About Me

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Early childhood education has been my life for over 40 years. I have taught all age groups from infants to 5-year-olds. I was a director for five years in the 1980s, but I returned to the classroom 22 years ago. My passion is watching the ways children explore and discover their world. In the classroom, everything starts with the reciprocal relationships between adults and children and between the children themselves. With that in mind, I plan and set up activities. But that is just the beginning. What actually happens is a flow that includes my efforts to invite, respond and support children's interface with those activities and with others in the room. Oh yeh, and along the way, the children change the activities to suit their own inventiveness and creativity. Now the processes become reciprocal with the children doing the inviting, responding and supporting. Young children are the best learners and teachers. I am truly fortunate to be a part of their journey.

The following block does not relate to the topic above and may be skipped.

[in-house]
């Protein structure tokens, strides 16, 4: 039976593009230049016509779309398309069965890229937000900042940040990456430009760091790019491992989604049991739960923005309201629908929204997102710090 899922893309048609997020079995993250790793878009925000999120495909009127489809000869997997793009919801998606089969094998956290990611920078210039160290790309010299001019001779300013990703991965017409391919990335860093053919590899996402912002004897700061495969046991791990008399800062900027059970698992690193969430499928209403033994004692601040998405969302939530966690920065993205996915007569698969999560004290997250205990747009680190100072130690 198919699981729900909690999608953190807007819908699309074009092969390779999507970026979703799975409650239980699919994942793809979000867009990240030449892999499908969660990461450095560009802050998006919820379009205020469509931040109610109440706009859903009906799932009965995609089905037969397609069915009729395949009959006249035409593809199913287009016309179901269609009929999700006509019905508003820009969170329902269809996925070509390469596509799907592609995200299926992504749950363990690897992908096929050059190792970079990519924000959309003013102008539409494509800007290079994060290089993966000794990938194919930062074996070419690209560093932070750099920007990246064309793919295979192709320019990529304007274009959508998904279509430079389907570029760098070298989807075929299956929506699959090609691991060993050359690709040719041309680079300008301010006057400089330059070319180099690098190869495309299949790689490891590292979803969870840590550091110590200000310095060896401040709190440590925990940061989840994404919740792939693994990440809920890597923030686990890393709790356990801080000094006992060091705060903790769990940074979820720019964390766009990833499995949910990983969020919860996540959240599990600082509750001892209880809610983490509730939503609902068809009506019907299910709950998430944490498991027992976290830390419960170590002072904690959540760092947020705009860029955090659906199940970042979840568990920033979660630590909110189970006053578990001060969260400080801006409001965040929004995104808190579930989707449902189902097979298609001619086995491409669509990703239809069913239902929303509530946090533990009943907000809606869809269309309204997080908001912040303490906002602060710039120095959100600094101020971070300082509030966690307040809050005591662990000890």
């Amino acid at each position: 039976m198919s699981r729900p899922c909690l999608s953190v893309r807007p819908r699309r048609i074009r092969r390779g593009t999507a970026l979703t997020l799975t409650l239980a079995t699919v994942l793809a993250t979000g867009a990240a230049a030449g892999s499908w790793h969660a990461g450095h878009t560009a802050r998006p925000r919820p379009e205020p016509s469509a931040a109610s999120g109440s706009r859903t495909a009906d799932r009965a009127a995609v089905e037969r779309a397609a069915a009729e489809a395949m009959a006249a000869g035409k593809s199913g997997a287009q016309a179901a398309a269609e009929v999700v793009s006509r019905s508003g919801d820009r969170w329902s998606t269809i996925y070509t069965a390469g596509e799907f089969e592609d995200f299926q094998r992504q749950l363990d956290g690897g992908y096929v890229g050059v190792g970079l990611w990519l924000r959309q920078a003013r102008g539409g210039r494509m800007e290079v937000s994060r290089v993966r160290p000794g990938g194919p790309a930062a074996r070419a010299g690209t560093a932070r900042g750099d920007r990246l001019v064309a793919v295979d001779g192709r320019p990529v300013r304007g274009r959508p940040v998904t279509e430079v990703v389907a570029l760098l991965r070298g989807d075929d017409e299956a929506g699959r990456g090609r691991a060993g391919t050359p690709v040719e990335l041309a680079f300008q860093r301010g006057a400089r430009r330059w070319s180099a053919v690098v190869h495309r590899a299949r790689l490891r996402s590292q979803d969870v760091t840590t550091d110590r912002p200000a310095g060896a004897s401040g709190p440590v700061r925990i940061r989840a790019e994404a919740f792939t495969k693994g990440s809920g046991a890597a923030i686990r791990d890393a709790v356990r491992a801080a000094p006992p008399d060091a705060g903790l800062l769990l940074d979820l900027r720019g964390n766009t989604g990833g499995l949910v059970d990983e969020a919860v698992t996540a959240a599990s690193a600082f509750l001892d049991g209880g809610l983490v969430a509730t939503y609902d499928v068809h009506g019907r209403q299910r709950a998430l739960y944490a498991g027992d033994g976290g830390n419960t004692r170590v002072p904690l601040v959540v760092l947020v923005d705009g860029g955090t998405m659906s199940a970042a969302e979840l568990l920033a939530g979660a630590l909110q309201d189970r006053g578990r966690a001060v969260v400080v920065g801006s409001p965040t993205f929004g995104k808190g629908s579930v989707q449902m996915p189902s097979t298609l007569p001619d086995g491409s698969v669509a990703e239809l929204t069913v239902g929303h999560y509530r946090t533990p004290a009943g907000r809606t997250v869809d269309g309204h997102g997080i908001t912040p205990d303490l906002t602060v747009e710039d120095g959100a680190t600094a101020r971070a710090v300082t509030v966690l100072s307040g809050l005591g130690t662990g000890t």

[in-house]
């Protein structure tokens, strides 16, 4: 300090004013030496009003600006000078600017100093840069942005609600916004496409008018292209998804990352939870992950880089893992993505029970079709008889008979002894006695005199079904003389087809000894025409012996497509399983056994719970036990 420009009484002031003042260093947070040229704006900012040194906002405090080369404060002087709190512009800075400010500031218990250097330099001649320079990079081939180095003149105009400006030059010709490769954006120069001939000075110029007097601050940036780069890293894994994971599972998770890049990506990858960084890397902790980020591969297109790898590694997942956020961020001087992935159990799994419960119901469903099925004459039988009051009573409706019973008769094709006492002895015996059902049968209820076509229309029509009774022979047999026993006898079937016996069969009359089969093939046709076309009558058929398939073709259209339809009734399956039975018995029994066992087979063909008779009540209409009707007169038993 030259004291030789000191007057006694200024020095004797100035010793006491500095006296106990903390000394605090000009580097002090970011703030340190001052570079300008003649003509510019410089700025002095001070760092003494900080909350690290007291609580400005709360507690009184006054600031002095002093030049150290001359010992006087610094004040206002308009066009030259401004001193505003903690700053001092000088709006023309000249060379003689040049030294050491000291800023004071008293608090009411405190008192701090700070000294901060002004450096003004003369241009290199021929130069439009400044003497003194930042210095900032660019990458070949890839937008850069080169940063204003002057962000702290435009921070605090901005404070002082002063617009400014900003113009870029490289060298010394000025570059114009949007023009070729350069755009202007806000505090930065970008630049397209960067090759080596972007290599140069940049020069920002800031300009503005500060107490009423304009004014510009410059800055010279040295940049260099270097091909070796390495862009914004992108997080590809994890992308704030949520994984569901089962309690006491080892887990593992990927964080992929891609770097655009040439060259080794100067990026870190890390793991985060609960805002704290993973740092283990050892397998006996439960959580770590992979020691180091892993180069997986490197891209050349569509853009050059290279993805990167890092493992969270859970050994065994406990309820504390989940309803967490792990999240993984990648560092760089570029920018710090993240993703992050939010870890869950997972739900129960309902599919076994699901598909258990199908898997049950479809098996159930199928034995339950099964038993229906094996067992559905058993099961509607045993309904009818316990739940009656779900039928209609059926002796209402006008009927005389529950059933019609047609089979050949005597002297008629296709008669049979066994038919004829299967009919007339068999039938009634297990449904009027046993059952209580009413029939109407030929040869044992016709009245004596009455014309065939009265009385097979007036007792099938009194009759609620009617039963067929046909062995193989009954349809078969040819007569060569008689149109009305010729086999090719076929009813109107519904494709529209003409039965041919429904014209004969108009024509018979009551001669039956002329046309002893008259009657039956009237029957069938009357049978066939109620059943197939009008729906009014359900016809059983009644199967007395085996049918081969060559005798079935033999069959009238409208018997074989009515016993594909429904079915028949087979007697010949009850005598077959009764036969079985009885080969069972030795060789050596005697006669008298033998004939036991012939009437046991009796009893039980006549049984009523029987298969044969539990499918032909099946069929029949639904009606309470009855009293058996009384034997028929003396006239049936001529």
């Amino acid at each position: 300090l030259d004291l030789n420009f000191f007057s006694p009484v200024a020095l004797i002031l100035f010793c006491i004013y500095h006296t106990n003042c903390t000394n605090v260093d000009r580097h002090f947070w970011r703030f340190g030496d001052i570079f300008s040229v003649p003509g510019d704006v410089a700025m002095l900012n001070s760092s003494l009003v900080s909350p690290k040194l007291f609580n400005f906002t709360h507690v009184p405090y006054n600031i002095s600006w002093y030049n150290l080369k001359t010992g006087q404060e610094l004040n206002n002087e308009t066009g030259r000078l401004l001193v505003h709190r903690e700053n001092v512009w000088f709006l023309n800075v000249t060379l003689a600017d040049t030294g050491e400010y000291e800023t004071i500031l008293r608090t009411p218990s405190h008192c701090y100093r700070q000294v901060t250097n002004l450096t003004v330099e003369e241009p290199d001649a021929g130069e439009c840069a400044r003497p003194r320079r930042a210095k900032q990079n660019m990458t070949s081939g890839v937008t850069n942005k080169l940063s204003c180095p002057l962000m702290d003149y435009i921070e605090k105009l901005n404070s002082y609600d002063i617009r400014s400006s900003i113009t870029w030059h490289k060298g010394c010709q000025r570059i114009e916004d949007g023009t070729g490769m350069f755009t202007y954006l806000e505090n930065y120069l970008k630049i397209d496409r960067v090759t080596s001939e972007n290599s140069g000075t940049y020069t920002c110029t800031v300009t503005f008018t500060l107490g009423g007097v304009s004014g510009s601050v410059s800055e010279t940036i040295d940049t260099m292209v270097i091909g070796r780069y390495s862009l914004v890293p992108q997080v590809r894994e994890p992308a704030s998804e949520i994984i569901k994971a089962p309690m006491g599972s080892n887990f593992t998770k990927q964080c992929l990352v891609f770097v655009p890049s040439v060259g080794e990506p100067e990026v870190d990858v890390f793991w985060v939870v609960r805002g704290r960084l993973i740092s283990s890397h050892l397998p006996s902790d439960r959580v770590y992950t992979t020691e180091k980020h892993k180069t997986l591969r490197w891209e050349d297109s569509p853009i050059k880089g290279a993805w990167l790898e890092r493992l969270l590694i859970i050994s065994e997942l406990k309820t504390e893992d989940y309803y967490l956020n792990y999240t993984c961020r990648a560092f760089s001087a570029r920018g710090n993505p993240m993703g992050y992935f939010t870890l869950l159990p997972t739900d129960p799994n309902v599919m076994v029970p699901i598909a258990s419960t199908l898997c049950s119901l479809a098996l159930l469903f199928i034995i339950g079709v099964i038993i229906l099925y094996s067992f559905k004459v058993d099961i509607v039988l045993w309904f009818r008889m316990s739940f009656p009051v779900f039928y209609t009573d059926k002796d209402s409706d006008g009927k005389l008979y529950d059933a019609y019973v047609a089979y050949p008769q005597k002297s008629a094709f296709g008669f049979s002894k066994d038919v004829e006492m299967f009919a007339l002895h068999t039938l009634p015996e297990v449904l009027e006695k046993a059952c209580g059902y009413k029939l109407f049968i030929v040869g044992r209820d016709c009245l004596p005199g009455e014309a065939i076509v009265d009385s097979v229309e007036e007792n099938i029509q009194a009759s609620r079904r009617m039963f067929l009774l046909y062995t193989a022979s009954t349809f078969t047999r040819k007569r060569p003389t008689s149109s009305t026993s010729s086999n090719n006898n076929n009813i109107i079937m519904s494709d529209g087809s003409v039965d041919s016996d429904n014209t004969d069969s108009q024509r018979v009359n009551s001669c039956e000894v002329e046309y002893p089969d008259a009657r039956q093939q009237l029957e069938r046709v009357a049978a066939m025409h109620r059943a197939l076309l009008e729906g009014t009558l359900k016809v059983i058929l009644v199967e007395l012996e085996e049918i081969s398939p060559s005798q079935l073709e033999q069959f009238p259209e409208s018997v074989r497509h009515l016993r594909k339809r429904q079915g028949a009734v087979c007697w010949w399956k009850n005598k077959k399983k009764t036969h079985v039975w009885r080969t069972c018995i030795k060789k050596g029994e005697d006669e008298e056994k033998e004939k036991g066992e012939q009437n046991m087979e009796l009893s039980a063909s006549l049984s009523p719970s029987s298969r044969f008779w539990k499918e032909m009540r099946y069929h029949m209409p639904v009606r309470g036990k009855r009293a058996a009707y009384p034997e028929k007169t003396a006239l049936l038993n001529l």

Saturday, March 30, 2013


A couple of months ago I got an email from an Australian fellow named Alec Duncan from Child's Play Music, an excellent blog about bringing music into schools using homemade instruments. He strongly encouraged me to create a Facebook page for this blog.  He offered a lot of good information about setting up a page and for that, and the nudge, I have to thank him.